PRC mtg Dec 4


The 2018 elections went swiftly at our November business meeting.  Candidates for President, Vice President, Secretary, and Treasurer were each uncontested, resulting in the elections being decided by acclamation.

Congratulations to the 2018 slate:

President – Hal Rogers, K8CMD

Vice President – Mike Marganski, KE8HBK

Secretary – John Malloy, KA8VTV

Treasurer – Jim Bis, N8FND

While three candidates were incumbents, Mike Marganski is a new amateur who has been an energetic addition to our nets and meetings after joining the PRC this year. Please give the Officers your support and help us make 2018 a great year for the PRC.

Dues for 2018 now being collected

PRC Treasurer, Jim Bis, N8FND reminds us that members are invited to renew their dues at any meeting or mail it to the address on the application. We require a new application each year as a way of being certain our information for you is correct and current. Please use the application on this site.

Roll out 2018

Please join us for our “Roll out 2018” party on January 15.  While the location is not yet confirmed, members at the recent meeting decided to do something different this season. While December is full of holiday parties, the question is asked, “What about January”?  It seems to be forgotten. So a “Roll out 2018” seemed a great idea. While we will not have our regular meetings in January, this will be a wonderful opportunity to meet and greet fellow members and kick off the new year.

More information on “Roll out 2018” will be provided in coming weeks.

What in the world is a dB?

I will confess that one of my least understood electronic terms is decibel.  I hoping to turn that around after our December 4th meeting when Tom Bedocs, K8DMM will present his new program on this the ubiquitous decibel.  Yes, decibels are everywhere. I hear them every day. It even has its own nick name –  dB. There are even meters that read them. But what are they really?  Tom will explain the term and present helpful demonstrations that will help us all to understand the decibel and also explain why the B so big?

How multi-color LEDs work

I’ve been a fan of holiday lights since, as a youngster, I first saw those bubbling candles on our little tree.  I wondered then how they worked that when one met misfortune my mother was really upset. All I think was “What’s in those candles”?  I never did find out. But to this day it seems that the holidays are perfect for showing off new technology.  Which brings me to wonder about those curious LED lights that we see everywhere. You know, the lights that change colors. How do they do that?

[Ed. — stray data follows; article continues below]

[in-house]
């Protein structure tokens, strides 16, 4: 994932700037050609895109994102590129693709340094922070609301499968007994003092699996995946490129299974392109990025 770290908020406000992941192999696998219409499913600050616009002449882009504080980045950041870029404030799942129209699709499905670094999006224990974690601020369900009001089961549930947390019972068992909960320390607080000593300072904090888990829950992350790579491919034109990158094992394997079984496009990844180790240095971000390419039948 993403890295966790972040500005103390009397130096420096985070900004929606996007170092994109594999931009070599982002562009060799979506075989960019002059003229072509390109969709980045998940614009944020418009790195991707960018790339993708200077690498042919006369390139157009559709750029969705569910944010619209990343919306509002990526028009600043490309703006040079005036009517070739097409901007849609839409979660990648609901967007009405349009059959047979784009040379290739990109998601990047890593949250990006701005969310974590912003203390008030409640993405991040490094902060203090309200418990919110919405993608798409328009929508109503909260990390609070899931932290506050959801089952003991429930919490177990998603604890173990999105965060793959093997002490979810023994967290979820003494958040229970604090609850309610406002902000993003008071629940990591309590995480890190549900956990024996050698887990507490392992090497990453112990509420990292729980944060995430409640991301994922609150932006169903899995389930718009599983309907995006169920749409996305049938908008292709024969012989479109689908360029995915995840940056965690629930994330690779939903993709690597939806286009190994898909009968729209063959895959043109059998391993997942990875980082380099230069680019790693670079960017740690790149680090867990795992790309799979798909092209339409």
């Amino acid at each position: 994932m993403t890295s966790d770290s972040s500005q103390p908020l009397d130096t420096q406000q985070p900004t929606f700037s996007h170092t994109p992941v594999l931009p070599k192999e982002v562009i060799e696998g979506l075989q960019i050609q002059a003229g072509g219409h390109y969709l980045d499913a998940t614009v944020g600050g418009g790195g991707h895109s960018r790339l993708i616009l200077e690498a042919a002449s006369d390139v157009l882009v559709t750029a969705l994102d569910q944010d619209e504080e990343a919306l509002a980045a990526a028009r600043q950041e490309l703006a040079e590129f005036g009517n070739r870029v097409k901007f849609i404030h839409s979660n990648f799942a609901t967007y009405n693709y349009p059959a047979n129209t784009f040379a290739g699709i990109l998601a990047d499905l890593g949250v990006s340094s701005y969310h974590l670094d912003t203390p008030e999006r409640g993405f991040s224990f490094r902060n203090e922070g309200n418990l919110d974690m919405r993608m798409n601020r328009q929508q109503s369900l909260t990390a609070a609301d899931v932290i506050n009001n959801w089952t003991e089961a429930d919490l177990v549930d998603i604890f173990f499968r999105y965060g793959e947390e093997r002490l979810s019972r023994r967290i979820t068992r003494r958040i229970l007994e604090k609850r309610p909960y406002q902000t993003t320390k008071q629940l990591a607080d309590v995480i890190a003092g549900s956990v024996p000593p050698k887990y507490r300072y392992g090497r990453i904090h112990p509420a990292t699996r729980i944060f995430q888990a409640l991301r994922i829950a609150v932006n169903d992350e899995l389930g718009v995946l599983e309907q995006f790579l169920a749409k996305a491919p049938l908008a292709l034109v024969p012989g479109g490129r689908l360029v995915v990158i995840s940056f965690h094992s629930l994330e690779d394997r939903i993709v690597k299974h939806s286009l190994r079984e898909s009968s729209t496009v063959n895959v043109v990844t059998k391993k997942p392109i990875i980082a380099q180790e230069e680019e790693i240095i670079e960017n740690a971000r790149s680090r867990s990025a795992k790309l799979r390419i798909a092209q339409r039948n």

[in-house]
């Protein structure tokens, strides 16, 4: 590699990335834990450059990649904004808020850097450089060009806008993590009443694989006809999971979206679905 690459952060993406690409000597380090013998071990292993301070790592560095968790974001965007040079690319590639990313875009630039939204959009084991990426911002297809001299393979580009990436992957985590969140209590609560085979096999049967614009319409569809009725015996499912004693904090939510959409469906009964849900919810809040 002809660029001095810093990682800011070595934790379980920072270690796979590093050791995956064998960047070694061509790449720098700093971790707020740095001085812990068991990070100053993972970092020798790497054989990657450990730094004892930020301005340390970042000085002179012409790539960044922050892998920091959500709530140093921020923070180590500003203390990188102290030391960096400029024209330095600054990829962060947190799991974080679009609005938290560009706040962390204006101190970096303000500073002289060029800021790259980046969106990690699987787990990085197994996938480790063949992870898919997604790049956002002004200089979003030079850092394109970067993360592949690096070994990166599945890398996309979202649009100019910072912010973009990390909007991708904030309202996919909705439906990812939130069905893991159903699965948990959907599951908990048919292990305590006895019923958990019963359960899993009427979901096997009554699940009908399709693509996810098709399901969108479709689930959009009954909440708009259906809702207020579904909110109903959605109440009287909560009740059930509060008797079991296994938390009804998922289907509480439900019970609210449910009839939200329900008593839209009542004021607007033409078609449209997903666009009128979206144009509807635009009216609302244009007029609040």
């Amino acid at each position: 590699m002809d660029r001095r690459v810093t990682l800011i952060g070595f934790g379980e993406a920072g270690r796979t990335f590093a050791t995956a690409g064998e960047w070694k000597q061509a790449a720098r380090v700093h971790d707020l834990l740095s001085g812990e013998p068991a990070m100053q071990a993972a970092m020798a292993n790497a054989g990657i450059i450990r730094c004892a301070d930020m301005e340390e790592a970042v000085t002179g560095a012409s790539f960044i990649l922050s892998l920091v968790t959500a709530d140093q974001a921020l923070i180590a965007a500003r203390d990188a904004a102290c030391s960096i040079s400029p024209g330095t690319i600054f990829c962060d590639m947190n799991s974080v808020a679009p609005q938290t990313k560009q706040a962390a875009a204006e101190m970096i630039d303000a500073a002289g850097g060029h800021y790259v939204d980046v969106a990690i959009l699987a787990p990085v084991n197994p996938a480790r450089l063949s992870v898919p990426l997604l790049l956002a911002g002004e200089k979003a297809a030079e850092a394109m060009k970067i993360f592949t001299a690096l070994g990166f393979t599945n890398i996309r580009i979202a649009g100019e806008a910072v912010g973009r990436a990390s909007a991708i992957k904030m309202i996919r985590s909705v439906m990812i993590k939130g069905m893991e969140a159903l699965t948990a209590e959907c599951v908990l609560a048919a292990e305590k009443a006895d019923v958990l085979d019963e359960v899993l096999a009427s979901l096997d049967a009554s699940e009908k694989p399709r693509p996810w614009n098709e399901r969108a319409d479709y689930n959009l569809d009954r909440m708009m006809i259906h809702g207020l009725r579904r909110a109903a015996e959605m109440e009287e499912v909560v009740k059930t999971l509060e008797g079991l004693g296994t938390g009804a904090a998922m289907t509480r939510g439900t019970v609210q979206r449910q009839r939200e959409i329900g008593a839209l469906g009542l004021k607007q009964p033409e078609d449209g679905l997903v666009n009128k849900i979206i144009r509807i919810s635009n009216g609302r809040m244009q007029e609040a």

The Kitronik Zip light changes colors in rotation.

After a bit of digging, I soon found a wealth of fascinating info on a site in the UK called Kitronik Ltd.  which says  “A colour changing LED isn’t one LED in a package but three LEDs along with a small computer to drive them. The LED is made up of red, green and blue LEDs each of which can be controlled by a microcontroller. Since the two legs on the LED that supply the power are connected to the microcontroller and not the LED elements a current limit resistor is not required. The microcontroller is able to turn each of the colours on or off, so if the red LED is turned on then the output from the colour changing LED is red. When the blue LED is turned on it is blue, if both the blue and red LEDs are turned on then the colour changing LED is a shade of purple (called magenta). Similarly combining red with green gives yellow and blue & green gives cyan.

Although the colour changing LED uses the six colours mentioned above, it slowly changes from one to another.”

To learn more on this topic, see

Not surprisingly, Kitronik offers many fascinating LED and other electronic kits.

Have a wonderful and safe holiday.

Hal Rogers, K8CMD, President and Communications Director